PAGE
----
Page:America's National Game (1911).djvu/423

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391
AMERICA'S NATIONAL GAME

"I am told that the quality of Base Ball which is played in Australia at present is quite up to the standard of amateur Base Ball in the United States.

"The pitchers of the ships of the United States fleet were too much for our batters, but I fancy that it would not have been very long before we would have been able to hit them all over the diamond. The speed with which they threw the ball was something new to us, and we are ready to admit that we know very little of the art of throwing. We are going to learn to attain pace, and I hope to be able to tell your American readers that in a few years we possess a 'Mathewson' among us.

"When the fleet landed its sailors for games with our clubs we were all delighted. It seemed like putting an American League of Base Ball clubs among us to instruct us in the game which we had played with so much enjoyment.

"The teams of the fleet played four contests in Sydney. Two were against New South Wales and two against All-Australia. In three of these contests the Americans won. They lost the second game to the All-Australia nine, but it was a well-played contest and the enthusiasm and applause which resulted while it was going on well repaid us for our efforts in behalf of Base Ball and certainly gave pleasure to the American visitors who took part in the games against our boys.

"The field work of the American players was slightly better than ours. They seemed to know better how to handle themselves to look after certain plays, and of course that was to be expected in view of the long training which they had as compared with the teaching that had been given our boys in the effort to bring up the game to a proper standard in Australia.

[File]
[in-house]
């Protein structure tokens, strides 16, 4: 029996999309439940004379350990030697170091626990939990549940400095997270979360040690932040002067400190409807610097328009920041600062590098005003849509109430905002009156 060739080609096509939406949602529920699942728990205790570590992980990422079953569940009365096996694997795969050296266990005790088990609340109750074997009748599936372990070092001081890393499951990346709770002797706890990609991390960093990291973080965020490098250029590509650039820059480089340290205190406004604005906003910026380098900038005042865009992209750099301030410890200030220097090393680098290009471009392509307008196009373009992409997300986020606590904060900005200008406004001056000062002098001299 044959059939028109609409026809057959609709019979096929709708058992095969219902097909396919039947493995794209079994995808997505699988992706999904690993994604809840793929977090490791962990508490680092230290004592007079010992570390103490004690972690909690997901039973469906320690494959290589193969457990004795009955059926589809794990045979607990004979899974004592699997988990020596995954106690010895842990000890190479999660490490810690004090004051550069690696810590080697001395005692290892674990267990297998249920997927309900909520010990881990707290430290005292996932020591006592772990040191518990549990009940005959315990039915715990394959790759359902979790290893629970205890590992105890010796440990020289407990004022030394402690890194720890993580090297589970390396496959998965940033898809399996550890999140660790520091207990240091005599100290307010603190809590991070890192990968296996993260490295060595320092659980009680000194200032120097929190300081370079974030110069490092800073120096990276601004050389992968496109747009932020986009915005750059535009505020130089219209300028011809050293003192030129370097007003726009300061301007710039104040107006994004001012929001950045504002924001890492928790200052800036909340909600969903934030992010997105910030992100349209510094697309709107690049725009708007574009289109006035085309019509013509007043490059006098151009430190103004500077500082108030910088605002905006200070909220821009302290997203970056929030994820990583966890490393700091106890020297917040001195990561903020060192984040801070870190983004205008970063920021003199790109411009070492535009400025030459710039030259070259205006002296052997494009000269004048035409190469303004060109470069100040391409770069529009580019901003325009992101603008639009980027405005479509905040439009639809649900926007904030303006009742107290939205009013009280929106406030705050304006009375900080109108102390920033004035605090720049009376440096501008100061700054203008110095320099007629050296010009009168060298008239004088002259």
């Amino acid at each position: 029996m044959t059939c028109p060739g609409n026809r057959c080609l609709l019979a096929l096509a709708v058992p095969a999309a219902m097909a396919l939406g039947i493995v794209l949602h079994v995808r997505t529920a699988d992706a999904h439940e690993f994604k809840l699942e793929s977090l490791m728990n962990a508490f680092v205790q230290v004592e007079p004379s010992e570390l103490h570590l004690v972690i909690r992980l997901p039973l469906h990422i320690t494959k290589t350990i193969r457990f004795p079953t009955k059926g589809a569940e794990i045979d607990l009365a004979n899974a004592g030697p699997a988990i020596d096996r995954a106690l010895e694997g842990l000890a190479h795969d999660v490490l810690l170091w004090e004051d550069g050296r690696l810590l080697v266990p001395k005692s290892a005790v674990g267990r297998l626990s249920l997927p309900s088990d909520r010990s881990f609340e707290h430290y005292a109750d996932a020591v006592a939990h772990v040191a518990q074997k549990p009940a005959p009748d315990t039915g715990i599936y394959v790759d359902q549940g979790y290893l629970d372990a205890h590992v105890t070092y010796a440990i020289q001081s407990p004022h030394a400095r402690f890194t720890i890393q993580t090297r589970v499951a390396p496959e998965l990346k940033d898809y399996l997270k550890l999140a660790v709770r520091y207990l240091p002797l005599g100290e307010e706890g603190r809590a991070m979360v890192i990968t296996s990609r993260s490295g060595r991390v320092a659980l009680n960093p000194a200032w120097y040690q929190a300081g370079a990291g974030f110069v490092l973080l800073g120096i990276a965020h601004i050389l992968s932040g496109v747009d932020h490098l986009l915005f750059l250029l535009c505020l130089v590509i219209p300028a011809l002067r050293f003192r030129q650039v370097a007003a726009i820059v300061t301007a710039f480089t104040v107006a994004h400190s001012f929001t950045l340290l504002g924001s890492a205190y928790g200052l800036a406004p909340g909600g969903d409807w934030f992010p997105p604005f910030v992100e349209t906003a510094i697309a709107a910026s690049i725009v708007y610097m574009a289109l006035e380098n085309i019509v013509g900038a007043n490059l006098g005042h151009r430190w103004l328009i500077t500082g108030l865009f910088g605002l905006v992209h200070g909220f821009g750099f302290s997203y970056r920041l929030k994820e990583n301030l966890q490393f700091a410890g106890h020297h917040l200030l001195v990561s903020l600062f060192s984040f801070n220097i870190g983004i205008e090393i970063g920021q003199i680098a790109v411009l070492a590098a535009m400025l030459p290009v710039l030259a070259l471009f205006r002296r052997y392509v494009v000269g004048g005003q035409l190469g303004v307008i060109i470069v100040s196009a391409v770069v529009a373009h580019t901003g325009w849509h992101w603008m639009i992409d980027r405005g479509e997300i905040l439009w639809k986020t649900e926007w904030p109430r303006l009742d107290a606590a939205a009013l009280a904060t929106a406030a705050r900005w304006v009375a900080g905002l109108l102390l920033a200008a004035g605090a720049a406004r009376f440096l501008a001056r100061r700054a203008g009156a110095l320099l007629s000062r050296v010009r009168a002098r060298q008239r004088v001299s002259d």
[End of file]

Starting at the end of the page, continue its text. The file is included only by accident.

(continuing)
"We could not help but observe the work of their pitchers with admiration, because it gave us an inkling of what pitching was like in the United States and was totally different from our conception of delivering the ball to the batter. McCreary, Scott and other pitchers of the American fleet, who were put in the box against us, were batted very little because of the pace with which they delivered the ball. On the other hand, the batters from the fleet did not prove to be so wonderfully effective against our pitchers.

"I desire to inform the ball players of the United States of the excellent sportsmen whom we met in the fleet players. All the games were most enjoyable, and right through the series we found our opponents grand fellows, and just as splendid sportsmen as were Lieut. Weaver, U. S. S. ' Connecticut,' and Midshipman Cohen, U. S. S. ' Kansas,' who had charge of the teams representing the fleet. To both of these gentlemen we are greatly indebted for much information and for the assistance given to further the game of Base Ball in New South Wales."